Hot enough for you yet?
At this time of writing, a high of 32 degrees is forecasted for Thursday (Aug. 18).
The heat has got me thinking, as it did last summer, about the homeless people along 135A Street.
Last year, a water fountain was installed so there was fresh aqua for everyone in the area. That’s thanks to advocate Sybil Rowe pushing city hall to do so after reading my story about Surrey Urban Mission requesting water bottle donations.
But it was recently pointed out to me that the water fountain is absent this year.
Before it was installed last year, Rowe visited 135A Street to hand out free water bottles.
“They were desperate,” she said of the folks that she met. “If they get dehydrated, we’re talking about a very, very serious life-or-death situation.”
Rowe did some research and learned in Vancouver, they had portable water fountains that are hooked up to fire hydrants. Surrey didn’t at that time, she added.
So, she walked into city hall and waited for two hours to talk to somebody. After several weeks of talking to many different people in many different departments at the city, Surrey went ahead and installed fountains last summer (one along the 135A Street “Strip,” another elsewhere in Whalley and two in Newton).
Rowe and I were both thrilled.
I was not so thrilled to learn it wasn’t on the Strip this year. I got in touch with the folks at city hall to see why. Two reasons, I was told: it’s not as hot a summer this year, and there simply hasn’t been a request put in at city hall for it.
As a mother whose son once got heat exhaustion after just a few hours outside on a hot day, I take the heat seriously.
It doesn’t take a heat wave for someone to get heat exhaustion – my son is proof of that.
After a visit to a waterpark a few years ago, my son seemed off. His head hurt and he was fatigued. Not an hour later, he was throwing up. It was cool cloths on the head, as much fluids as possible and Children’s Tylenol for the next 24 hours. Then again, this year, after just a few hours in the pool on a particularly hot afternoon, he began clutching his head and screaming. And this is a healthy boy who is forced to stay hydrated. But for some reason he’s affected by heat more than my younger daughter.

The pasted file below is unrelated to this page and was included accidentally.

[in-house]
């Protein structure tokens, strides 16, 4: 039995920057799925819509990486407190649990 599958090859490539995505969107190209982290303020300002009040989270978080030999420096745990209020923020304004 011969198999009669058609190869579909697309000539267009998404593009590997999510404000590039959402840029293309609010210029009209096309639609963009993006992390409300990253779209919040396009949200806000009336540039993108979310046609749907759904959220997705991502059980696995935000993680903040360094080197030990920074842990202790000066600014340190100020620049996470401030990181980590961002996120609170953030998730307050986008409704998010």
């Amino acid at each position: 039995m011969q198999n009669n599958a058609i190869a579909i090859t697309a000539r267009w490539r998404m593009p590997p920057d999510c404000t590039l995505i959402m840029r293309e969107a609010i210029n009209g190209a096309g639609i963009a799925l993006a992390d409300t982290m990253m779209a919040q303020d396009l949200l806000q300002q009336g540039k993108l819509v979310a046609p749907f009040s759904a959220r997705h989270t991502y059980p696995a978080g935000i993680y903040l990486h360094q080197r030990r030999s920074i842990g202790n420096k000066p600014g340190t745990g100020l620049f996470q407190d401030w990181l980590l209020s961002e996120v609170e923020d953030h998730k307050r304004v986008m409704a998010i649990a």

During last year’s heat wave, Fraser Health issued a press release noting health-related illness can be as mild as thirst and dizziness – or as severe as death. They recommend spending the hottest hours of the day – 11 a.m. to 2 p.m. – out of the sun. And stay hydrated, they urged – don’t wait until you’re thirsty to drink water.
I’ve learned that lesson with my son, and whenever it happens to him, my mind wanders to those who are out on the street that day.
I checked in with the folks at the Pop-Up Soup Kitchen and turns out, they’ve handed out more than 400 bottles in the last week alone (props to PepsiCo for donating 20 cases to the group). If that’s not proof of the need, I don’t know what is.
As I’ve been told by the staff at city hall, the water fountain is simply hooked up to a fire hydrant.
A simple task, and it could save a life.
So Surrey, if you need a request to install it, here it is. From me.
Now staff writer Amy Reid can be reached at firstname.lastname@example.org.